Meryl Streep, Goldie Hawn, Bruce Willis, Isabella Rossellini
Director Robert Zemeckis is best known for his Back to the Future trilogy, as well as for Who Framed Roger Rabbit? In the Disneyesque Death Becomes Her, he is dealing with people who have intimations of the future but, thanks a lot, they’ll take the past. Streep plays an actress, first seen strutting through a hilariously awful production number in a musical Sweet Bird of Youth. Conniving, vain and terrified of aging, she steals the plastic surgeon fiancé (Willis) of dowdy friend and rival Hawn, who grows obese, goes mad and vows revenge.
Flash forward a decade or so: Streep is trapped in an aging body and is a bitter half in a sniping marriage to the now alcoholic, broken-down Willis, a sought-after makeup artist for corpses (his secret: industrial strength spray paint). Invited to attend a party celebrating publication of Hawn’s book Forever Young, Streep sees it as an opportunity to have another laugh at the expense of her fat, forlorn friend. But time has seemingly been curiously kind to Hawn; she’s still svelte and gorgeous and doesn’t look a day over 30.
Hysterical, Streep hurls herself into the care of Rossellini, an enigmatic sorceress who presents a potion that reverses the aging process. What she doesn’t bother to mention is the tonic’s side effect. It creates a state of life after death in bodies that are often the worse for wear. Streep, Hawn and Willis all acquire that information on their own—in disquieting fashion.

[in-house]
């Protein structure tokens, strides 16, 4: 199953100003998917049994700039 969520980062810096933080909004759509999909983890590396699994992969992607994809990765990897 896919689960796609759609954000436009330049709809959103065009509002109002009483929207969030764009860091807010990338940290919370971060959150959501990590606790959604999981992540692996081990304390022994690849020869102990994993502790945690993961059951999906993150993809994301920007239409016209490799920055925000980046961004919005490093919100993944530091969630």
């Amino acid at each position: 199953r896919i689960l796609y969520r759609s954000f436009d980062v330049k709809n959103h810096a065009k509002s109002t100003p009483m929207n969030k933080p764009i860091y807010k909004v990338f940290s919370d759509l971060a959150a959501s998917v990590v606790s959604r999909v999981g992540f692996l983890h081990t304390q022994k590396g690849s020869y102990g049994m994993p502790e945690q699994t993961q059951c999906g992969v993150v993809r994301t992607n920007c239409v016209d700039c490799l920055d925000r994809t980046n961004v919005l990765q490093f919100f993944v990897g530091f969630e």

Throughout, screenwriters David Koepp and Martin Donovan would have done well to keep their skewed, scabrous vision in sharper focus and to display satire that rises to the level of a scene in which Rossellini is throwing a party for her myriad clients, among them Elvis Presley and Andy Warhol. Those in the crowd who’ve faked their own deaths are enjoined against making a sudden public appearance “just to grab a few headlines.”
Outside its funniest segments, Death Becomes Her has a few aimless stretches, and the feline squabbles between Streep and Hawn reflect a predictable Alexis-Krystle Carrington kind of bitchery. But there are flashes of originality, brilliant special effects and terrific performances—Willis as a curdled Milquetoast and Hawn as a woman who is finally feeling her own power. Streep makes a fine untamed shrew, by turns shrill, whiny and cooing. She, Hawn and Zemeckis combine to offer a fearsome look at what, under different circumstances, might well have happened to Baby Jane. (PG-13)